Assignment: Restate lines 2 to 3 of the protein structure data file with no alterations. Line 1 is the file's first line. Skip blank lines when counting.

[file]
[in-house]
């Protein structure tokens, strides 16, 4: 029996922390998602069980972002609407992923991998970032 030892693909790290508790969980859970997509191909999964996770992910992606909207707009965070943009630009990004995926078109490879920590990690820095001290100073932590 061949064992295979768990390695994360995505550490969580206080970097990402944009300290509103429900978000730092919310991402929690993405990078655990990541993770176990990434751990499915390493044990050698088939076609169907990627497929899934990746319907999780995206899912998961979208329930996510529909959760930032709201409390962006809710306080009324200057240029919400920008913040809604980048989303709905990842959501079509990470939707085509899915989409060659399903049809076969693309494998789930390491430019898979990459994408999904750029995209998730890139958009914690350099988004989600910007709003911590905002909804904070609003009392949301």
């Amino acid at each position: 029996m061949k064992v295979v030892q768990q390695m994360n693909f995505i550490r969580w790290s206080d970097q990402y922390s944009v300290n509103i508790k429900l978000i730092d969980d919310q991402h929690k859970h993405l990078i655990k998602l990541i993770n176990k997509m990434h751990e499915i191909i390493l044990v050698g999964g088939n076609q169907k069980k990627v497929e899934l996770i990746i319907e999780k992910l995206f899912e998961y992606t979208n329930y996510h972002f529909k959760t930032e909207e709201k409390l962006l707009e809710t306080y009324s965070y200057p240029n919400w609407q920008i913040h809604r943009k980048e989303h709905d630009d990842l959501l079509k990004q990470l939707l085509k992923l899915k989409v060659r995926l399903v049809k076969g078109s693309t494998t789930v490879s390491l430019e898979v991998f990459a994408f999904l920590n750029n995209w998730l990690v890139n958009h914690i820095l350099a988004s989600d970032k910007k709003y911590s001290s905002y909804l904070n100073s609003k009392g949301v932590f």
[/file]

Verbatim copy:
């Protein structure tokens, strides 16, 4: 029996922390998602069980972002609407992923991998970032 030892693909790290508790969980859970997509191909999964996770992910992606909207707009965070943009630009990004995926078109490879920590990690820095001290100073932590 061949064992295979768990390695994360995505550490969580206080970097990402944009300290509103429900978000730092919310991402929690993405990078655990990541993770176990990434751990499915390493044990050698088939076609169907990627497929899934990746319907999780995206899912998961979208329930996510529909959760930032709201409390962006809710306080009324200057240029919400920008913040809604980048989303709905990842959501079509990470939707085509899915989409060659399903049809076969693309494998789930390491430019898979990459994408999904750029995209998730890139958009914690350099988004989600910007709003911590905002909804904070609003009392949301």
């Amino acid at each position: 029996m061949k064992v295979v030892q768990q390695m994360n693909f995505i550490r969580w790290s206080d970097q990402y922390s944009v300290n509103i508790k429900l978000i730092d969980d919310q991402h929690k859970h993405l990078i655990k998602l990541i993770n176990k997509m990434h751990e499915i191909i390493l044990v050698g999964g088939n076609q169907k069980k990627v497929e899934l996770i990746i319907e999780k992910l995206f899912e998961y992606t979208n329930y996510h972002f529909k959760t930032e909207e709201k409390l962006l707009e809710t306080y009324s965070y200057p240029n919400w609407q920008i913040h809604r943009k980048e989303h709905d630009d990842l959501l079509k990004q990470l939707l085509k992923l899915k989409v060659r995926l399903v049809k076969g078109s693309t494998t789930v490879s390491l430019e898979v991998f990459a994408f999904l920590n750029n995209w998730l990690v890139n958009h914690i820095l350099a988004s989600d970032k910007k709003y911590s001290s905002y909804l904070n100073s609003k009392g949301v932590f």